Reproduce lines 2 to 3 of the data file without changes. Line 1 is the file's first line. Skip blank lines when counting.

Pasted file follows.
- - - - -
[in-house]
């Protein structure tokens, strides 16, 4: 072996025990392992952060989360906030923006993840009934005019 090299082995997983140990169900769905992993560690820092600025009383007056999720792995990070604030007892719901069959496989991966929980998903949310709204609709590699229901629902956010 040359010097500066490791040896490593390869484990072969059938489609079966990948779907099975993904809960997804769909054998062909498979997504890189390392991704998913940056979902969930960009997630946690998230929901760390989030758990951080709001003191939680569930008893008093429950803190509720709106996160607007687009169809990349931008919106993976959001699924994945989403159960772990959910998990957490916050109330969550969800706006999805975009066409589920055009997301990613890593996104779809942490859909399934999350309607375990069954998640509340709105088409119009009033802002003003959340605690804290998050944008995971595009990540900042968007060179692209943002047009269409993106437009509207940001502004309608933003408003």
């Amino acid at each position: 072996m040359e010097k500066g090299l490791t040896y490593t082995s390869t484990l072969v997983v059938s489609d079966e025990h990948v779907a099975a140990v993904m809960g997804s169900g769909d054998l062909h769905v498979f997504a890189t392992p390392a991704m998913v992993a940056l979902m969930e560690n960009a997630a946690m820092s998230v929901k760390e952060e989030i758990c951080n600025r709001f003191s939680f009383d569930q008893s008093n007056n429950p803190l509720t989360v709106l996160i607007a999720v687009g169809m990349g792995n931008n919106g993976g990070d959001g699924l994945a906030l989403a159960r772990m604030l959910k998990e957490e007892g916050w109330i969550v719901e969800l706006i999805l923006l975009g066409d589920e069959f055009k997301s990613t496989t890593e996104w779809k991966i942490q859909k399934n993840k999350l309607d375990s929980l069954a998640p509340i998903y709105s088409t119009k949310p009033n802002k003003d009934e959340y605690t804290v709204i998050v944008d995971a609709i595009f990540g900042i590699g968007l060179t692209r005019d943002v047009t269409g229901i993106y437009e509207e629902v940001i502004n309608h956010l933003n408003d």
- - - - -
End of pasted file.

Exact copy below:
């Protein structure tokens, strides 16, 4: 072996025990392992952060989360906030923006993840009934005019 090299082995997983140990169900769905992993560690820092600025009383007056999720792995990070604030007892719901069959496989991966929980998903949310709204609709590699229901629902956010 040359010097500066490791040896490593390869484990072969059938489609079966990948779907099975993904809960997804769909054998062909498979997504890189390392991704998913940056979902969930960009997630946690998230929901760390989030758990951080709001003191939680569930008893008093429950803190509720709106996160607007687009169809990349931008919106993976959001699924994945989403159960772990959910998990957490916050109330969550969800706006999805975009066409589920055009997301990613890593996104779809942490859909399934999350309607375990069954998640509340709105088409119009009033802002003003959340605690804290998050944008995971595009990540900042968007060179692209943002047009269409993106437009509207940001502004309608933003408003």
């Amino acid at each position: 072996m040359e010097k500066g090299l490791t040896y490593t082995s390869t484990l072969v997983v059938s489609d079966e025990h990948v779907a099975a140990v993904m809960g997804s169900g769909d054998l062909h769905v498979f997504a890189t392992p390392a991704m998913v992993a940056l979902m969930e560690n960009a997630a946690m820092s998230v929901k760390e952060e989030i758990c951080n600025r709001f003191s939680f009383d569930q008893s008093n007056n429950p803190l509720t989360v709106l996160i607007a999720v687009g169809m990349g792995n931008n919106g993976g990070d959001g699924l994945a906030l989403a159960r772990m604030l959910k998990e957490e007892g916050w109330i969550v719901e969800l706006i999805l923006l975009g066409d589920e069959f055009k997301s990613t496989t890593e996104w779809k991966i942490q859909k399934n993840k999350l309607d375990s929980l069954a998640p509340i998903y709105s088409t119009k949310p009033n802002k003003d009934e959340y605690t804290v709204i998050v944008d995971a609709i595009f990540g900042i590699g968007l060179t692209r005019d943002v047009t269409g229901i993106y437009e509207e629902v940001i502004n309608h956010l933003n408003d």